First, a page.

AJN’s September Issue: Anaphylaxis at School, Central Line Care, EBP, More

SeptemberAJN’s September issue is now available on our Web site. Here’s a selection of what not to miss.

It’s back-to-school time, and on our cover this month is a photo of Head Start nursing supervisor Travia Williams weighing a student in the program’s classroom at Cocoa High School in Brevard County, Florida. The program provides enrolled children with screening, physicals, and other health care services.

According to the National Association of School Nurses, a third of all school districts in the United States have reduced nursing staff and a quarter don’t have any nurses at all. Yet there is the potential for more emergencies in school now than ever, with school nurses treating increasingly complex medical conditions and chronic illnesses. For more on the important role school nurses play in handling these health emergencies, see the In Our Community article, “Emergency Anaphylaxis at School.” And don’t miss a podcast interview with the author (this and other podcasts are accessible via the Behind the Article page on our Web site or, if you’re in our iPad app, by tapping the icon on the first page of the article).

Applying EBP to Practice. Despite the recognized importance of evidence-based practice (EBP), there continues to be a gap between the emergence of research findings and their application to practice. In this month’s original research article, “Staff Nurses’ Use of Research to Facilitate Evidence-Based Practice,” the authors used an online survey to determine to what extent RNs in an acute care multihospital system used research findings in their practice. Several barriers to such use were revealed, including lack of time and resources. This CE feature offers 3 CE credits to those who take the test that follows the article.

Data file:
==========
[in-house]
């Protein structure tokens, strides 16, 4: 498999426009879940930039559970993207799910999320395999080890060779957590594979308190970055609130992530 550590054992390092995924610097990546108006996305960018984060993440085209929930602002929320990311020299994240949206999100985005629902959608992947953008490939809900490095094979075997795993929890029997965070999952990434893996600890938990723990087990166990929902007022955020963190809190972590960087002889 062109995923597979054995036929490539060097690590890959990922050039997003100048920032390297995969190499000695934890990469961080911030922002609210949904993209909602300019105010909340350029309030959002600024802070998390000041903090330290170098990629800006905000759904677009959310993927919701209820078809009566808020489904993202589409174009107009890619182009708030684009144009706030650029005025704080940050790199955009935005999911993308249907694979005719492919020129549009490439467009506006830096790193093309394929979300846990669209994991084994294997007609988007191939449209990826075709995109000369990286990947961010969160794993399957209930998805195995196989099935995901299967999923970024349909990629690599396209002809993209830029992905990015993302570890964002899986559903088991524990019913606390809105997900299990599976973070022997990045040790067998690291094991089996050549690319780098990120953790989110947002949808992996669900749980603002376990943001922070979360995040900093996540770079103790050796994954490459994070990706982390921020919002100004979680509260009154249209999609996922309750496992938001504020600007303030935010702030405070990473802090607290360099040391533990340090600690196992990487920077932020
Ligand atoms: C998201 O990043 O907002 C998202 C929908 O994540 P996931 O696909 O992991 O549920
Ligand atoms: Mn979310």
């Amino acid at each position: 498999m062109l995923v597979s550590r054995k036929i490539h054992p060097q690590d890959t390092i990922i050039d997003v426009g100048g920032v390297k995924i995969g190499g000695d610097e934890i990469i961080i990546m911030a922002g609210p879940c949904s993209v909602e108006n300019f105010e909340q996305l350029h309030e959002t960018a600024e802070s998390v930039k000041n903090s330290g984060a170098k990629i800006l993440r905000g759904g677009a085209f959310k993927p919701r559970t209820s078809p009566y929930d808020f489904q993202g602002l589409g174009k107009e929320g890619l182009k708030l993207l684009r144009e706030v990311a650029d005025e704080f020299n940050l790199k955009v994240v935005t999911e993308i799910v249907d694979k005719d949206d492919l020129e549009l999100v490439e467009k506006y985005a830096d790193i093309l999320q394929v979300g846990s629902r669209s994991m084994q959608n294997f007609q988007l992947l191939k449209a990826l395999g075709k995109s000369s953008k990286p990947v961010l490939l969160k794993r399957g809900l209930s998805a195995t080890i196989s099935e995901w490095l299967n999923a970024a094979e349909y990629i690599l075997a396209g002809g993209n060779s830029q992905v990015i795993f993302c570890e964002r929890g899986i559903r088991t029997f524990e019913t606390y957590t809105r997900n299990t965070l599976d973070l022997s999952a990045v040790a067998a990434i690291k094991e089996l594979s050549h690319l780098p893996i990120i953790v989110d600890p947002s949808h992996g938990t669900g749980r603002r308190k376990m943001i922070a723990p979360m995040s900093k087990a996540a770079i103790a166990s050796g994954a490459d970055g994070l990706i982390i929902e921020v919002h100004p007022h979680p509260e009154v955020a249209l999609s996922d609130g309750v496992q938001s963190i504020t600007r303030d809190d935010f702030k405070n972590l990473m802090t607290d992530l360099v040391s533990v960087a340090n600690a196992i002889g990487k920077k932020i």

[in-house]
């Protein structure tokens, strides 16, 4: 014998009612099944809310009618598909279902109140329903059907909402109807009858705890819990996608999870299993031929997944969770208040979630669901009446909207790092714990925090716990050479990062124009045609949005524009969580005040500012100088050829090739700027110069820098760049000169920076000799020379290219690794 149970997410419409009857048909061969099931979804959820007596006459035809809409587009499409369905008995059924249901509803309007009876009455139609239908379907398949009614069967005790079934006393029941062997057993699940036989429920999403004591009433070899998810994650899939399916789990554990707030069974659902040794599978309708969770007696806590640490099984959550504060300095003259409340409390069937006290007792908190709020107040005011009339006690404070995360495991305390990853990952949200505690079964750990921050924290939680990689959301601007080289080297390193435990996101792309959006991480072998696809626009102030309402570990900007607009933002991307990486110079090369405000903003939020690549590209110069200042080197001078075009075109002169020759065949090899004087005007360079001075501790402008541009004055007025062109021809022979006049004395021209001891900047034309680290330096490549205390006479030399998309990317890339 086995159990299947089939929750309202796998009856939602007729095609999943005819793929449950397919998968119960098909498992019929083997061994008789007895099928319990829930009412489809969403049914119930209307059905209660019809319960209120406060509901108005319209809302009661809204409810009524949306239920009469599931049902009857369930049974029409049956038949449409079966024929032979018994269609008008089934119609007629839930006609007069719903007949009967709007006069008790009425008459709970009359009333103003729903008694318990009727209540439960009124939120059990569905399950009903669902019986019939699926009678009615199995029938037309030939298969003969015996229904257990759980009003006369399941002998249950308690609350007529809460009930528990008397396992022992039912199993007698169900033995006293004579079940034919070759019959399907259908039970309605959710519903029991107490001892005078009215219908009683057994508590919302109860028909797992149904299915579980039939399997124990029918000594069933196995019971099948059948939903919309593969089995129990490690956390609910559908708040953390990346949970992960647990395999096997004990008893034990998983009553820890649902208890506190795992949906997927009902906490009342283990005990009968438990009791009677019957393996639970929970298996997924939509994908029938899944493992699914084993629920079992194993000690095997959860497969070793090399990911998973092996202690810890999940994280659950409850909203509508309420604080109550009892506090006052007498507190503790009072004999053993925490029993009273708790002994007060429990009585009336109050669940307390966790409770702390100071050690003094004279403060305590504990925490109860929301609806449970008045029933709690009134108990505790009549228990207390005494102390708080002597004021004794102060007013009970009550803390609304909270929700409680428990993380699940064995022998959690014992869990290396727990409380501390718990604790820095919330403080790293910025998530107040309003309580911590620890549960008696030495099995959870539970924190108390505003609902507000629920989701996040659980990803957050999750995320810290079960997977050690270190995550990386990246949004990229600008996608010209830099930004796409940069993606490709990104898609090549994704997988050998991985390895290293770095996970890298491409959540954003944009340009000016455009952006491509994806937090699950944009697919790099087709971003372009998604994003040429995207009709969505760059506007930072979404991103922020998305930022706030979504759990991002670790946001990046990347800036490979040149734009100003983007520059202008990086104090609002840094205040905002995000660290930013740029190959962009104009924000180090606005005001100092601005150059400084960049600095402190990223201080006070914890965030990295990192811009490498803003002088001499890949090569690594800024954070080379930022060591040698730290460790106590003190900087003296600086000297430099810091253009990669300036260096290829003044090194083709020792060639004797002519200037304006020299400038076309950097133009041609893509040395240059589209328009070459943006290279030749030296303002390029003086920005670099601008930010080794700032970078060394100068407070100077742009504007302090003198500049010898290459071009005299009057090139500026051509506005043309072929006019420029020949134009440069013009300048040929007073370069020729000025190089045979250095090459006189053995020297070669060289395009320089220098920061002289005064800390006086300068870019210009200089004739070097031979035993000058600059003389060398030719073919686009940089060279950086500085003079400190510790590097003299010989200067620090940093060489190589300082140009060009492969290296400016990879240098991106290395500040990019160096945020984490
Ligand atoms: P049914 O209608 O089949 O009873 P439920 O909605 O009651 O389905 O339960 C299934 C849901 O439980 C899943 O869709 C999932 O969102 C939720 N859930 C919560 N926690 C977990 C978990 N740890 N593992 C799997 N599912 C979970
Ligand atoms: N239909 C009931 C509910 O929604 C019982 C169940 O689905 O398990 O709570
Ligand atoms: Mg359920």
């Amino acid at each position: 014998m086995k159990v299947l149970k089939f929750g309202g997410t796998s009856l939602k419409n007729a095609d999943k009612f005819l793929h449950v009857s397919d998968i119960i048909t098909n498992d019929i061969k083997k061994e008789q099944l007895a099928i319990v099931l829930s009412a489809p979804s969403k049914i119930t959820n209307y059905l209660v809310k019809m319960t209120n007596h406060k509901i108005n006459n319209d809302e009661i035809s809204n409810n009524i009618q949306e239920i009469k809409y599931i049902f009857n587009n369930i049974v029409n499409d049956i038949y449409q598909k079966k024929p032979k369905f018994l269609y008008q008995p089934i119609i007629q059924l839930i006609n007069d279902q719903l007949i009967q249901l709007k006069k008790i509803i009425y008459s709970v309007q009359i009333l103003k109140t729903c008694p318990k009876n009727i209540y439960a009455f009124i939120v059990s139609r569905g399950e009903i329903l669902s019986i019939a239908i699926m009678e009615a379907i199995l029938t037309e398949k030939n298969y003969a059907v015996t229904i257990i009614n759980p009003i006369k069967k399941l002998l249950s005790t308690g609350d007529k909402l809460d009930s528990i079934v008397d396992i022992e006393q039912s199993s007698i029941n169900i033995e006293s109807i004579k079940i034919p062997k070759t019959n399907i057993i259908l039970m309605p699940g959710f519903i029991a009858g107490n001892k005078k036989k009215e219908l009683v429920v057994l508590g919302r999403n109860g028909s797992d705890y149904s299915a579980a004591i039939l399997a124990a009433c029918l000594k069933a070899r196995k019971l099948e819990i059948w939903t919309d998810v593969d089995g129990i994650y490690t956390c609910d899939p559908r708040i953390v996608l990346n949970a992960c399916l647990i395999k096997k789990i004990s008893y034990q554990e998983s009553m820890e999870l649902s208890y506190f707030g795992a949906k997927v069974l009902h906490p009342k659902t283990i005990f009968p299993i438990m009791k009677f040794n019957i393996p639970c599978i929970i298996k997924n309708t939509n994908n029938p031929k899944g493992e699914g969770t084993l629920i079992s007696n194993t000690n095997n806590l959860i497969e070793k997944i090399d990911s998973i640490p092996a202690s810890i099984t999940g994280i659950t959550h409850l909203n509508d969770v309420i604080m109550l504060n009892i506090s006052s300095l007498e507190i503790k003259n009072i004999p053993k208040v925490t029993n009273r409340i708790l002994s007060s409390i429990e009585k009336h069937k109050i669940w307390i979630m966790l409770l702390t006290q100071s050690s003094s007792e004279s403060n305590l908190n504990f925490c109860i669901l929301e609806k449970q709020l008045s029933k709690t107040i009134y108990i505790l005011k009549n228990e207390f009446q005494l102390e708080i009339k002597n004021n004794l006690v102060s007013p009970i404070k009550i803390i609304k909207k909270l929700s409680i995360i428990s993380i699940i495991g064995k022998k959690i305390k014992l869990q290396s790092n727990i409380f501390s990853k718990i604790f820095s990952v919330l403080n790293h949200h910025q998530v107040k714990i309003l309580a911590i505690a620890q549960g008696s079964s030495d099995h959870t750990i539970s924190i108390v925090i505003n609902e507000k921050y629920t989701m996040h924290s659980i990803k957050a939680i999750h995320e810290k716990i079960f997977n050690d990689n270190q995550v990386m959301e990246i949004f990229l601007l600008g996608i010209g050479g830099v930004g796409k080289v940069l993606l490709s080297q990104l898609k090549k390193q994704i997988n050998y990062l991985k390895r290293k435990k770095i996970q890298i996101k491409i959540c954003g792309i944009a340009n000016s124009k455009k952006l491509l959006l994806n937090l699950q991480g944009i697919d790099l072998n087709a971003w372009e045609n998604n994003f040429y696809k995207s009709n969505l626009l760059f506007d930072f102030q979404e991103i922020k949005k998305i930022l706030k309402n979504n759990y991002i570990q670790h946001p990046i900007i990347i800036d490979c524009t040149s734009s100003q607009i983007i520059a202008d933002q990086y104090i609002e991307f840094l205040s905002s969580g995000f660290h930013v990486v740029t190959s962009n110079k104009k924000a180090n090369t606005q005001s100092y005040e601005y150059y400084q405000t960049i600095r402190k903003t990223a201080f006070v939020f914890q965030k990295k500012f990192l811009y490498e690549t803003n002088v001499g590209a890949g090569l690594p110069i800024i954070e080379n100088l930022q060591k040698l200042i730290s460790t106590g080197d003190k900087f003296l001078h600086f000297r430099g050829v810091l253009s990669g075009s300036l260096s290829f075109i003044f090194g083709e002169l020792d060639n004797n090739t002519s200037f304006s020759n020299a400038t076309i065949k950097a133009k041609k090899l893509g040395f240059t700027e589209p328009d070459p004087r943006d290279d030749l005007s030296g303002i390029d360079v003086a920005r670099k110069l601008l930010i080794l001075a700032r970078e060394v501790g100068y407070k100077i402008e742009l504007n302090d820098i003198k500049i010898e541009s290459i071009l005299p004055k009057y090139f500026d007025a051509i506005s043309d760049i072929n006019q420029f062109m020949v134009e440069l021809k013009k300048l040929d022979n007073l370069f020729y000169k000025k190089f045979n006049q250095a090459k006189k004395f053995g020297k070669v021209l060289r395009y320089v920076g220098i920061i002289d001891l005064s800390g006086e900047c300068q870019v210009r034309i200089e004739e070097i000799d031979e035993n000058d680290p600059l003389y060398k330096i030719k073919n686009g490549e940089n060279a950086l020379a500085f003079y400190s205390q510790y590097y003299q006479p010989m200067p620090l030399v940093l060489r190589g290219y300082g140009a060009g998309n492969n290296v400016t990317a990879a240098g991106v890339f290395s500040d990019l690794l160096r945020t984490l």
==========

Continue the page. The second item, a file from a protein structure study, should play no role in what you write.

Central line–associated bloodstream infections (CLABSIs) are associated with a mortality rate of 12% to 25% and an additional cost of $22,885 to $29,330 per incident. “Champions for Central Line Care describes how a critical care unit significantly reduced the CLABSI rate by implementing an RN-led central line champion team program. This CE feature offers 2.8 CE credits to those who take the test that follows the article. A podcast interview with the author is also available.

Elder abuse. Data suggest that as many as 2% to 10% of older adults experience some form of abuse or neglect each year and that just one in every five to 14 cases actually gets reported. “The Elder Justice Act: What Nurses Need to Know,” an article in our Policy and Politics column, provides an overview of the Elder Justice Act, and describes how nurses can become more involved in preventing and eliminating elder abuse.

And if you’re looking for something to read over the holiday weekend, you might want to check out our new column, What I’m Reading, written by staff nurse and New York Times opinion columnist Theresa Brown. In the first installment, Brown discusses the nursing implications of Five Days at Memorial: Life and Death in a Storm-Ravaged Hospital by Sheri Fink.

To see the full table of contents and what else AJN has to offer this month, visit our Web site.

Bookmark and Share

2016-11-21T13:04:00+00:00 August 29th, 2014|career, nursing research|1 Comment
Managing editor, American Journal of Nursing

One Comment

  1. jude2867 August 29, 2014 at 3:06 pm

    I was employed at a local school and loved it I loved the staff the children every aspect..I understand the urgency of needed nurses in our school with so many children on medication, diabetes, seizures…however, I could not support my family with the salary and not being paid over the summer..not being able to collect unemployment or finding a job to accommodate for the summer..I am an LPN..

Comments are moderated before approval, but always welcome.

%d bloggers like this: